We’ll focus on everyday things and participate in a series of motivating, problem-solving investigations that encourage the children to use all of their senses. Children are guided to explore, observe, discover relationships and record, and communicate their observations about the world around them. We’ll write stories and poems, make graphs and tables, and draw our experiences.
New mandates in mathematics education begin with the premise that children can, and must, learn more mathematics than has been demanded of them in the past. In 2002 we began using the Everyday Mathematics program, developed by the University of Chicago School Mathematics Project. It coincides with standards set by the National Council of Teachers of Mathematics as well as Pennsylvania State Standards.
Some key features of the program include:
- Mathematics means more when it is rooted in real-life problems and situations. Children’s mathematical knowledge should grow from their experiences. Teachers thus help children to make connections between their own knowledge and experience, both in and out of school. Math is taught in a meaningful context that relies heavily on children’s experiences as well as problem solving with manipulative materials.
- Children can learn more than is usually expected because they know more than they are given credit for knowing. Experience gives children a rich store from which they can develop mathematical insight, reasoning and creativity.
- Technology including calculators and software programs are used to expand and enrich other experiences.
- Cooperative relationships with parents and family members help children find math in everyday situations in their world outside of school.
- As children are ready, there is much attention to computational and arithmetic skills.
- Problem solving is taught using materials and situations familiar to and of interest to children.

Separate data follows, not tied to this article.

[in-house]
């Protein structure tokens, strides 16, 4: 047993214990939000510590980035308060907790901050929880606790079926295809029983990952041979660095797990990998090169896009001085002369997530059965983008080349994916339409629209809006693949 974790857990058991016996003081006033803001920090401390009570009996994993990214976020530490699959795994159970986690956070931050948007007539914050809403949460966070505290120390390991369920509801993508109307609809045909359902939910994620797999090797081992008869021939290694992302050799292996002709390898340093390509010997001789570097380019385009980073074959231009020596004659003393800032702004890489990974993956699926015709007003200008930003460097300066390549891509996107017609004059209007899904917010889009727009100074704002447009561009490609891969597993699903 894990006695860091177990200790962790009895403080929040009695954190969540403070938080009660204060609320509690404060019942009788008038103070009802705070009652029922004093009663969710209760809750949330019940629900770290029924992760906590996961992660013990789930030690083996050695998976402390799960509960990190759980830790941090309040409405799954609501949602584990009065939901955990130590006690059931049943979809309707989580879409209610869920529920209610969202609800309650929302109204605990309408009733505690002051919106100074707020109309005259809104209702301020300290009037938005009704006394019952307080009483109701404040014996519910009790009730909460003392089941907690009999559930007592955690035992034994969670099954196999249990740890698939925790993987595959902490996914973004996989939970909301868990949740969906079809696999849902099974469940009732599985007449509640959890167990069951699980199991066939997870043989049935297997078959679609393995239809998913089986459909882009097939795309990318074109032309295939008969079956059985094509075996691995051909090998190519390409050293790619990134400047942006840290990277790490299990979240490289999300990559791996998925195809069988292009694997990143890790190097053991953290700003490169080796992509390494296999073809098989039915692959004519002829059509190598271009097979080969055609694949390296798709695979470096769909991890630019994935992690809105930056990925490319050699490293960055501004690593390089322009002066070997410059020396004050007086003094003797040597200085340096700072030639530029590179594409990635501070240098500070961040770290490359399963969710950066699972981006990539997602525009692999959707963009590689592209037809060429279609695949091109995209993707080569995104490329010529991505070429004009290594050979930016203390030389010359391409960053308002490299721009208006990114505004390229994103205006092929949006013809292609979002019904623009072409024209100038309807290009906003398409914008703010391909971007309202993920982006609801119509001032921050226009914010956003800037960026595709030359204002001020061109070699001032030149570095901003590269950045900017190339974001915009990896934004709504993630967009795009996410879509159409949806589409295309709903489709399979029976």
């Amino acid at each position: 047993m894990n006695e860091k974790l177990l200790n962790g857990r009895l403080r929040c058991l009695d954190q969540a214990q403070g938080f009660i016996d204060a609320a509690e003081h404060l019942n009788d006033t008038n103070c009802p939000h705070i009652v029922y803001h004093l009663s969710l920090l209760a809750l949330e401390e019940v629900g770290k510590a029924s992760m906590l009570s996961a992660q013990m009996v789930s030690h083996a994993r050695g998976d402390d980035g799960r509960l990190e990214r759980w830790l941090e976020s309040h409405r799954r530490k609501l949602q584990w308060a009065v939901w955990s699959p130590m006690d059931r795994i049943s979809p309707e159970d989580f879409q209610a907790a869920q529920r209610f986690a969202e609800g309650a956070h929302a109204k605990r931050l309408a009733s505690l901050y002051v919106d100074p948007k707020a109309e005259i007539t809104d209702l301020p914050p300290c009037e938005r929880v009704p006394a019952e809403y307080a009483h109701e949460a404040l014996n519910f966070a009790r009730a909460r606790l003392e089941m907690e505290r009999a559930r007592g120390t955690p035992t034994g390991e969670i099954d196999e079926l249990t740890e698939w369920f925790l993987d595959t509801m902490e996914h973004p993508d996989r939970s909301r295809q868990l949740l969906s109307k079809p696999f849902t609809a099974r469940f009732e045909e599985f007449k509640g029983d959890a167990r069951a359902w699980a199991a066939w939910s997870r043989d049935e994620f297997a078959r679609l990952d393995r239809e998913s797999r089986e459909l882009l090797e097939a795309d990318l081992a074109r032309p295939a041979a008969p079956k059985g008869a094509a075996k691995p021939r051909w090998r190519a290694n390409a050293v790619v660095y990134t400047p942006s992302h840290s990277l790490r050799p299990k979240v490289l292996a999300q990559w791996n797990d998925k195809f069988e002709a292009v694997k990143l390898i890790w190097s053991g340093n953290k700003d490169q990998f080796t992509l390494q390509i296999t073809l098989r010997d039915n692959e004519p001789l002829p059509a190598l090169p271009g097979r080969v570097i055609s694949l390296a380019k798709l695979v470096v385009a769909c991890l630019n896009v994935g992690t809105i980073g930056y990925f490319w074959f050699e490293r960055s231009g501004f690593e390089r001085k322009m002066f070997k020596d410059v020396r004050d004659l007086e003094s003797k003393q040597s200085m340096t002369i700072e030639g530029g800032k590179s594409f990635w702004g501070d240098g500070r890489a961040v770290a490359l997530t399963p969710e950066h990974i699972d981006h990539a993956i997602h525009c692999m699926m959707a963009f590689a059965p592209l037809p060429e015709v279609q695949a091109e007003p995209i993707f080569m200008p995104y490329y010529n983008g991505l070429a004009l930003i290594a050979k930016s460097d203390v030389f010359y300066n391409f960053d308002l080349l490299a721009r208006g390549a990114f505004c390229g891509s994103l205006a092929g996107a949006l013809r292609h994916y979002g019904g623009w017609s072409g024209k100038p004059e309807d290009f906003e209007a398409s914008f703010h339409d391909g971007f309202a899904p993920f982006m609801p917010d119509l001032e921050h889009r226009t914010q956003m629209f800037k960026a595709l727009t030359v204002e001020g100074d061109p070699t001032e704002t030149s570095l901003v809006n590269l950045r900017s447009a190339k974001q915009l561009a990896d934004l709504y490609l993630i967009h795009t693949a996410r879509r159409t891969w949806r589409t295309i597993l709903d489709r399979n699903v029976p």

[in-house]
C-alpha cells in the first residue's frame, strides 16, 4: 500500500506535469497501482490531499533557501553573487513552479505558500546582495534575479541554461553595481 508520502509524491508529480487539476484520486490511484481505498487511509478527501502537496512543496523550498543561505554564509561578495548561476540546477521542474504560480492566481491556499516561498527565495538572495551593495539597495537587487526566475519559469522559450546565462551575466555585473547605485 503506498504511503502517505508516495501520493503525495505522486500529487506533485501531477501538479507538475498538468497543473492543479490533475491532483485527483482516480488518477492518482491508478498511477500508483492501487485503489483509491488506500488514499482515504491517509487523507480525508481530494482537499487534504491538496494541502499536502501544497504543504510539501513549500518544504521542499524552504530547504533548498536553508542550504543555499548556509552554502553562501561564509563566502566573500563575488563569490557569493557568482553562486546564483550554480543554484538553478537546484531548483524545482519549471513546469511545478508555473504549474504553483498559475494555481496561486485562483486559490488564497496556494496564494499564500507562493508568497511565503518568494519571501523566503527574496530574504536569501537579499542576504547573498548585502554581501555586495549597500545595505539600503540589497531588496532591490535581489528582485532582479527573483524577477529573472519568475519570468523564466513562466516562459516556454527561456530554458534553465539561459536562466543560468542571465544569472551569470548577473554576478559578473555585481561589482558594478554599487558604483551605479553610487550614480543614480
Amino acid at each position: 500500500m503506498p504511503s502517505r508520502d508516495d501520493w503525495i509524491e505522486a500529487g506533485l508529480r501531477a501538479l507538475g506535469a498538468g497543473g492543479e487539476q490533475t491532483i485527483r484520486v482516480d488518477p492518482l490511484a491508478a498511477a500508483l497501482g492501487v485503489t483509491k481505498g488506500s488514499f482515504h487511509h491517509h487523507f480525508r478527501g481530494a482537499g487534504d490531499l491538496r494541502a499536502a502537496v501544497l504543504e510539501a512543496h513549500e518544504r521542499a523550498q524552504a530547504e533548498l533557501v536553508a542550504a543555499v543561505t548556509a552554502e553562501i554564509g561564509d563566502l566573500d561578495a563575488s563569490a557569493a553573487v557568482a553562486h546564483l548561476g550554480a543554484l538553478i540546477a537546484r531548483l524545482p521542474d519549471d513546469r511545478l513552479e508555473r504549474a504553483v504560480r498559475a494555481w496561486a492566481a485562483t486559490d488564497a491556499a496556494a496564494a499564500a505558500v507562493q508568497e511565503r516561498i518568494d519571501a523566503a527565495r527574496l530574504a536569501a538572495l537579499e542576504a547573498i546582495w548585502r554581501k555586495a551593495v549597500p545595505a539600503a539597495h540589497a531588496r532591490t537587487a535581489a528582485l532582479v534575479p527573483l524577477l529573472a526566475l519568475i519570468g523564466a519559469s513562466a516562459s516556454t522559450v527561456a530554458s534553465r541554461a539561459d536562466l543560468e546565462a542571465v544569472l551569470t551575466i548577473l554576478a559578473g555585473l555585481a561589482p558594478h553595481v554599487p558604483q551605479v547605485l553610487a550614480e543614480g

Below, please find a listing of skill goals for First Grade and Kindergarten. Each grade level consists of strands that include numeration, operations, patterns and functions, geometry, measurement and reference frames such as money, clocks, calendars, data and chance. Children will be exposed to concepts, but will achieve the skills according to their own level of maturational readiness. Many children will move into or finish the First Grade Ending Skill Level.
Mathematics Skill Goals
Kindergarten Level – Ending Skills
- Count forward to 115
- Count back from 20 to 1
- Skip count by 2’s to 20, 5’s to 50, and 10’s to 100
- Understand concept of zero
- Understand each teen number as 10 plus a digit
- Count with a calculator
- Count tally marks
- Count on, varying the starting point
- Estimate count
- Write the numbers from 0 to 20
- Read 3 digit numbers
- Find simple sums
- Recognize and understand 1/2, 1/4
- Estimate time on analog clocks using the hour hand
- Read and record amounts of pennies using the cent sign
- Know the value of a penny, nickel and dime
- Recognize a quarter
- Enjoy playing “What’s my rule” games
- Participate in telling change to more (Addition) number stories
- Participate in telling change to less (Subtraction) number stories
- Recognize triangle, square, rectangle, circle
- Recognize simple examples of symmetry
- Generate, continue and copy patterns
- Make and continue 3 part patterns
- Explore length, volume, weight, etc. using a variety of measuring tools
- Participate in graphing data and making a Venn diagram
- Participate with teacher in recording data
- Use dice for addition, discuss probability
First Grade Level – Ending Skills
- Identify numbers as odd or even
- Compare fractions Find equivalent fractions
- Tell time to nearest 5 minutes
- Understand and be able to write time in digital notation
- Estimate elapsed time
- Calculate value of various combinations of pennies nickels and dimes
- Exchange pennies for nickels and dimes
- Calculate amount of change from purchases less than $1.00
- Know addition facts
- Add and subtract two digit numbers
- Understand place value through hundreds
- Add and subtract on calculator
- Identify 3 dimensional shapes and polygons and know characteristics
- Identify and use patterns on the number grid
- Use standard units for measuring length
- Measure objects to nearest centimeter
- Read temperatures in degrees Fahrenheit
- Use weather map info. – find temperature differences
- Make a line plot of a set of data
- Find the mode and median in a set of data